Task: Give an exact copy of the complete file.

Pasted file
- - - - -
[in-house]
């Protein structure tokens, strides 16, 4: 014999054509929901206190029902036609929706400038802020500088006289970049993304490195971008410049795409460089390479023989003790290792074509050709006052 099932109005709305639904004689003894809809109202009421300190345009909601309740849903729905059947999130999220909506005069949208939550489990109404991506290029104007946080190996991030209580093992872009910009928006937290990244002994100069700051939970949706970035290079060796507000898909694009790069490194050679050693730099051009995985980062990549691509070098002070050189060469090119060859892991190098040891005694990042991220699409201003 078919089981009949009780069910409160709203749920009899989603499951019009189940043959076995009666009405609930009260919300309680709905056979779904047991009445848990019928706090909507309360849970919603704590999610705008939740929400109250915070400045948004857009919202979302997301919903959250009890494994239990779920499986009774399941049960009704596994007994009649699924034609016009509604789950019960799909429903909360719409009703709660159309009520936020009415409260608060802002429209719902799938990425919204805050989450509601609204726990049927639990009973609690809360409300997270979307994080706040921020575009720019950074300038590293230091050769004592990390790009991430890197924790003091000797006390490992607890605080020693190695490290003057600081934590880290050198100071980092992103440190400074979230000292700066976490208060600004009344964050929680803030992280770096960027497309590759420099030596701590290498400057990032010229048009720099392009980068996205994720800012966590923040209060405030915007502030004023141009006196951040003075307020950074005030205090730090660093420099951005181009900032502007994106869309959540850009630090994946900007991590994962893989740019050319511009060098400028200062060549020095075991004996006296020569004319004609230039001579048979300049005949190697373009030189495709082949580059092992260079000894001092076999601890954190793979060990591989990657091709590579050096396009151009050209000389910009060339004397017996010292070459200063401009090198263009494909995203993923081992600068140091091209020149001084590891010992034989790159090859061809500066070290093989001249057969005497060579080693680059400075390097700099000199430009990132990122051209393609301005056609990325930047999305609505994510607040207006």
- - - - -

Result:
[in-house]
């Protein structure tokens, strides 16, 4: 014999054509929901206190029902036609929706400038802020500088006289970049993304490195971008410049795409460089390479023989003790290792074509050709006052 099932109005709305639904004689003894809809109202009421300190345009909601309740849903729905059947999130999220909506005069949208939550489990109404991506290029104007946080190996991030209580093992872009910009928006937290990244002994100069700051939970949706970035290079060796507000898909694009790069490194050679050693730099051009995985980062990549691509070098002070050189060469090119060859892991190098040891005694990042991220699409201003 078919089981009949009780069910409160709203749920009899989603499951019009189940043959076995009666009405609930009260919300309680709905056979779904047991009445848990019928706090909507309360849970919603704590999610705008939740929400109250915070400045948004857009919202979302997301919903959250009890494994239990779920499986009774399941049960009704596994007994009649699924034609016009509604789950019960799909429903909360719409009703709660159309009520936020009415409260608060802002429209719902799938990425919204805050989450509601609204726990049927639990009973609690809360409300997270979307994080706040921020575009720019950074300038590293230091050769004592990390790009991430890197924790003091000797006390490992607890605080020693190695490290003057600081934590880290050198100071980092992103440190400074979230000292700066976490208060600004009344964050929680803030992280770096960027497309590759420099030596701590290498400057990032010229048009720099392009980068996205994720800012966590923040209060405030915007502030004023141009006196951040003075307020950074005030205090730090660093420099951005181009900032502007994106869309959540850009630090994946900007991590994962893989740019050319511009060098400028200062060549020095075991004996006296020569004319004609230039001579048979300049005949190697373009030189495709082949580059092992260079000894001092076999601890954190793979060990591989990657091709590579050096396009151009050209000389910009060339004397017996010292070459200063401009090198263009494909995203993923081992600068140091091209020149001084590891010992034989790159090859061809500066070290093989001249057969005497060579080693680059400075390097700099000199430009990132990122051209393609301005056609990325930047999305609505994510607040207006």